Nevertheless, others write that it is preferable to recite this blessing only after one has been seated in the Sukkah, for actually sitting in the Sukkah is not the essence of the Mitzvah; rather, the Mitzvah is when one remains in the Sukkah to eat. They therefore write that it is better to recite this blessing after the Hamotzi blessing.

Maran Ha’Shulchan Aruch quotes the opinion of the Rambam who writes that one should recite the blessing before sitting down in the Sukkah. Nevertheless, Maran continues that the prevalent custom is to recite the blessing after one has already been seated and after one has already recited the Hamotzi blessing.

Maran Rabbeinu Ovadia Yosef zt”l quotes the words of Maran HaShulchan Aruch and writes that it is nevertheless preferable to follow the opinion of the Rambam and recite the “Leeshev Ba’Sukkah” blessing while one is still standing and only then to sit down and recite the Hamotzi blessing. Hagaon Ya’abetz in his Sefer Mor Uktziah and Hagaon Harav Chaim Palagi in his Sefer Mo’ed Le’Kol Hai rule likewise.

Thus, halachically speaking, it is preferable to recite the “Leeshev Ba’Sukkah” blessing before sitting down to eat in the Sukkah and afterwards, one should be seated and recite Hamotzi. Those who customarily recite the “Leeshev Ba’Sukkah” blessing after reciting the Hamotzi blessing while already seated have on whom to rely.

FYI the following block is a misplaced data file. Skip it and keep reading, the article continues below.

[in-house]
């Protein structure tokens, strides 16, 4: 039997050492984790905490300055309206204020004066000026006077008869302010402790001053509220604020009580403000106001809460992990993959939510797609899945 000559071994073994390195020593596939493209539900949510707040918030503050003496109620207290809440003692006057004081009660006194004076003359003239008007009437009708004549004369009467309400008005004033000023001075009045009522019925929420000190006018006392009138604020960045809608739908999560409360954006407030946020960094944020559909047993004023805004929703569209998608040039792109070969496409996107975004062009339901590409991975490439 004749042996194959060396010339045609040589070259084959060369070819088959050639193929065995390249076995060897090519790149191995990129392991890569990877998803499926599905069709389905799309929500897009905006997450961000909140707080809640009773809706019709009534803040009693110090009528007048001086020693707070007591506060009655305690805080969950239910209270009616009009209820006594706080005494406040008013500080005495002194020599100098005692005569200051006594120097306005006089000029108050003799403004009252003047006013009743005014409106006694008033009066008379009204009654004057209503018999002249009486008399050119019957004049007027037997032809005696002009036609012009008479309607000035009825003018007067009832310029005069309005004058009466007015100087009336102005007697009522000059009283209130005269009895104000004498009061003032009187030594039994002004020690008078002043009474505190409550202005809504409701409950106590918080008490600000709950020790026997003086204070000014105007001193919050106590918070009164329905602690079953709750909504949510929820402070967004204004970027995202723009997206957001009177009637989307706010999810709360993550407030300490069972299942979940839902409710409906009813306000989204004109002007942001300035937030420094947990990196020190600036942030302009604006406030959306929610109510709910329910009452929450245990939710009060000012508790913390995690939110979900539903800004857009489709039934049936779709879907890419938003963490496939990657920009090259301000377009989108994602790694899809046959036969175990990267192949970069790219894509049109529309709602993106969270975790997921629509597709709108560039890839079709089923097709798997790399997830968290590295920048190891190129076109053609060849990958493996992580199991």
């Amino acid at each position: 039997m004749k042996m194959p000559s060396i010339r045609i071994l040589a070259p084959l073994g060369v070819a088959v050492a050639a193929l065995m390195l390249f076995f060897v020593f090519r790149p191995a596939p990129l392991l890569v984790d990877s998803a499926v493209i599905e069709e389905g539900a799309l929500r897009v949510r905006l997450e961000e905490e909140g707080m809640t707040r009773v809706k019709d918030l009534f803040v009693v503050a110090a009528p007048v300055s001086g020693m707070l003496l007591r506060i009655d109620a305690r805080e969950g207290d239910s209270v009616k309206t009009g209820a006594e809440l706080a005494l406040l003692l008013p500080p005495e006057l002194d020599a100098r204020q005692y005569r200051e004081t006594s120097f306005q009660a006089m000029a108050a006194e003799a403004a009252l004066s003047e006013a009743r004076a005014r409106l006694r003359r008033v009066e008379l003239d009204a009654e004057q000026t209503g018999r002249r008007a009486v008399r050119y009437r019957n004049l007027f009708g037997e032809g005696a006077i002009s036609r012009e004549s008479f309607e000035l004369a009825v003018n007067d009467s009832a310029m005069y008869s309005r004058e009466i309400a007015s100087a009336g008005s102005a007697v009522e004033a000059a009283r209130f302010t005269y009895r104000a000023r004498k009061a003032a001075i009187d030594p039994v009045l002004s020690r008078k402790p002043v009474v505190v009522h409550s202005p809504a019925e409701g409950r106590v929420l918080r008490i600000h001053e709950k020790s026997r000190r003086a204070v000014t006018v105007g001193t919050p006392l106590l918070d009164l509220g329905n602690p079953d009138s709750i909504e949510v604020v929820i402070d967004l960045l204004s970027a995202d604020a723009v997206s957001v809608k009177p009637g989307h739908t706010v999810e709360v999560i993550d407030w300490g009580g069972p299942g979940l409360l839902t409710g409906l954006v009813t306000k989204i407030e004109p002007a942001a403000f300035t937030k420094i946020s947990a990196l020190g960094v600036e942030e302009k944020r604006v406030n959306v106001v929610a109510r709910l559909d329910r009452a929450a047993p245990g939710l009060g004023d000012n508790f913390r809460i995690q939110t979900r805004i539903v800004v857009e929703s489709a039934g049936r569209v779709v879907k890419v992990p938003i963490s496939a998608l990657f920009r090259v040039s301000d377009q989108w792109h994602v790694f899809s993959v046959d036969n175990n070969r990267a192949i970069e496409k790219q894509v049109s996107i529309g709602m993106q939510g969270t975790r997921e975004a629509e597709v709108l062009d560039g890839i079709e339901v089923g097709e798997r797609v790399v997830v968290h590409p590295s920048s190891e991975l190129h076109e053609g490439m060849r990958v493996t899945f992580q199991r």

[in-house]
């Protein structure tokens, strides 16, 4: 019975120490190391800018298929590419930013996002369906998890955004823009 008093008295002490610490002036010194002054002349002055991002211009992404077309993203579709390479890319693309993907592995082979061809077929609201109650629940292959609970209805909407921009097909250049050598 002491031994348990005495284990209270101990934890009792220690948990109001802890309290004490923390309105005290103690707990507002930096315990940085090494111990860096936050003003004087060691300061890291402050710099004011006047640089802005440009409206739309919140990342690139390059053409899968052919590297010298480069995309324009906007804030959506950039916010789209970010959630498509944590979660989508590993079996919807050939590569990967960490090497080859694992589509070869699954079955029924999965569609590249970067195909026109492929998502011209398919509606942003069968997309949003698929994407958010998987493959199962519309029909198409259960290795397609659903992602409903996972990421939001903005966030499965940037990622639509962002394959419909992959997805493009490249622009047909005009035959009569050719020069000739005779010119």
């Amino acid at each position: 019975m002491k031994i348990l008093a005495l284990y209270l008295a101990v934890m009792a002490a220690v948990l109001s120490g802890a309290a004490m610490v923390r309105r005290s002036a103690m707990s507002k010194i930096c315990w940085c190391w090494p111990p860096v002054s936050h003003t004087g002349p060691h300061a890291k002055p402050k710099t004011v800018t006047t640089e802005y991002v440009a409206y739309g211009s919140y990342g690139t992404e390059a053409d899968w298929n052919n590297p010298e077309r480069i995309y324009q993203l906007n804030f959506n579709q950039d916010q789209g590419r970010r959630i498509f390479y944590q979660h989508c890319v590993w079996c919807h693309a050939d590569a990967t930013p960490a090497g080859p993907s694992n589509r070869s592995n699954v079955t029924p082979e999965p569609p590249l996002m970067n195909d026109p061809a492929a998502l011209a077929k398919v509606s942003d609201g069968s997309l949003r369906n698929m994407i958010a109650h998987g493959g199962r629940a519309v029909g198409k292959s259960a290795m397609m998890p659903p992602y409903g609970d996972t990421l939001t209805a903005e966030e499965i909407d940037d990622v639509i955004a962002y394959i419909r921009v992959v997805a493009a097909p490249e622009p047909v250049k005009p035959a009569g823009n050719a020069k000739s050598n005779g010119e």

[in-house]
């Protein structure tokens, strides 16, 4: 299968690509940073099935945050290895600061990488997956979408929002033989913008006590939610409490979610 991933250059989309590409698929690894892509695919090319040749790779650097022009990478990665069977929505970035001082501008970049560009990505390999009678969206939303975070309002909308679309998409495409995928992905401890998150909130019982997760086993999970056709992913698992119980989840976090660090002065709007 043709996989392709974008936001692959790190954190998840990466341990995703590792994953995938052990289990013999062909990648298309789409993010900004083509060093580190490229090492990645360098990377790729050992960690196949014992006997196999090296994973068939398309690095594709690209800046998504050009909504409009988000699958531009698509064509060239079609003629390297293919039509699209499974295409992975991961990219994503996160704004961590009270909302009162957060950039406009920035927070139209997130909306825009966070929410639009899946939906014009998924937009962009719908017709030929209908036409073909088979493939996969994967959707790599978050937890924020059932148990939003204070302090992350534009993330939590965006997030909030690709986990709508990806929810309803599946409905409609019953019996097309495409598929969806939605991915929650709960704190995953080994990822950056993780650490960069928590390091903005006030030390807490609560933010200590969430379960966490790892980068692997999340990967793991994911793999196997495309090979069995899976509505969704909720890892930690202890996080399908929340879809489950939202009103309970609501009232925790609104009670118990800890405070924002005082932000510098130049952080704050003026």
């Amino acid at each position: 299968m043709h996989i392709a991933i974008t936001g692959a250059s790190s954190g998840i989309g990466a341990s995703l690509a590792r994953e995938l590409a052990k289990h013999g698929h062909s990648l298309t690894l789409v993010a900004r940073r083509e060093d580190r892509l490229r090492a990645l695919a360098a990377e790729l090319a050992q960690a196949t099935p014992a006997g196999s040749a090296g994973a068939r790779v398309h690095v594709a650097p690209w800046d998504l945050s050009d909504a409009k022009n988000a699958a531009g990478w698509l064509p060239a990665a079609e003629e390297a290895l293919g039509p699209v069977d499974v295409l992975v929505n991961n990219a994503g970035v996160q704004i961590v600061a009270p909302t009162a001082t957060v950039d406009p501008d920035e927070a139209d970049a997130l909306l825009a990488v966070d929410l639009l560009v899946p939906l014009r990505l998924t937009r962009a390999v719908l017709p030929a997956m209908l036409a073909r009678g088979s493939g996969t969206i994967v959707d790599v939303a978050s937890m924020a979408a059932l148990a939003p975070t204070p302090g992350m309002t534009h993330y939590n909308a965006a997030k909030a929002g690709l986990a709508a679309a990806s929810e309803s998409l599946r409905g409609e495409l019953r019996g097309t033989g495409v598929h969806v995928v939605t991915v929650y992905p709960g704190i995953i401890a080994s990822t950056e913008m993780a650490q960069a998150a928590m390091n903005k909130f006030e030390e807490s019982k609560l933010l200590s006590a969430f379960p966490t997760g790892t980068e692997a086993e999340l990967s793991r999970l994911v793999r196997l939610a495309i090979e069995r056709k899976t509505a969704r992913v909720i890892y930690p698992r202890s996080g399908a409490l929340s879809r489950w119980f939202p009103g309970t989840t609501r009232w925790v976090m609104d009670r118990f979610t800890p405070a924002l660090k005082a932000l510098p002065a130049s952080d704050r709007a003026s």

When Kiddush is recited (either on Yom Tov or Shabbat), one should recite the Kiddush while standing and then recite the “Leeshev Ba’Sukkah” blessing and be seated. On the first night of the Sukkot holiday when “Shehecheyanu” is recited as well, one should recite the “Leeshev Ba’Sukkah” blessing while standing and then recite the “Shehecheyanu” blessing while seated.

On the second night of Sukkot outside of Israel, one should recite “Shehecheyanu” at the end of the Kiddush and only afterwards recite the “Leeshev Ba’Sukkah” blessing.

Ask the Rabbi


8 Halachot Most Popular

The Laws of the Holiday of Sukkot

As per the request of many of our members and as a public service, we shall now list a synopsis of some laws which are essential for the upcoming Sukkot holiday: The Sukkah must be made of three walls and Sechach (the roof). The walls may be made of any material which can withstand a normal wi......

Read Halacha

The Customary Order of Rosh Hashanah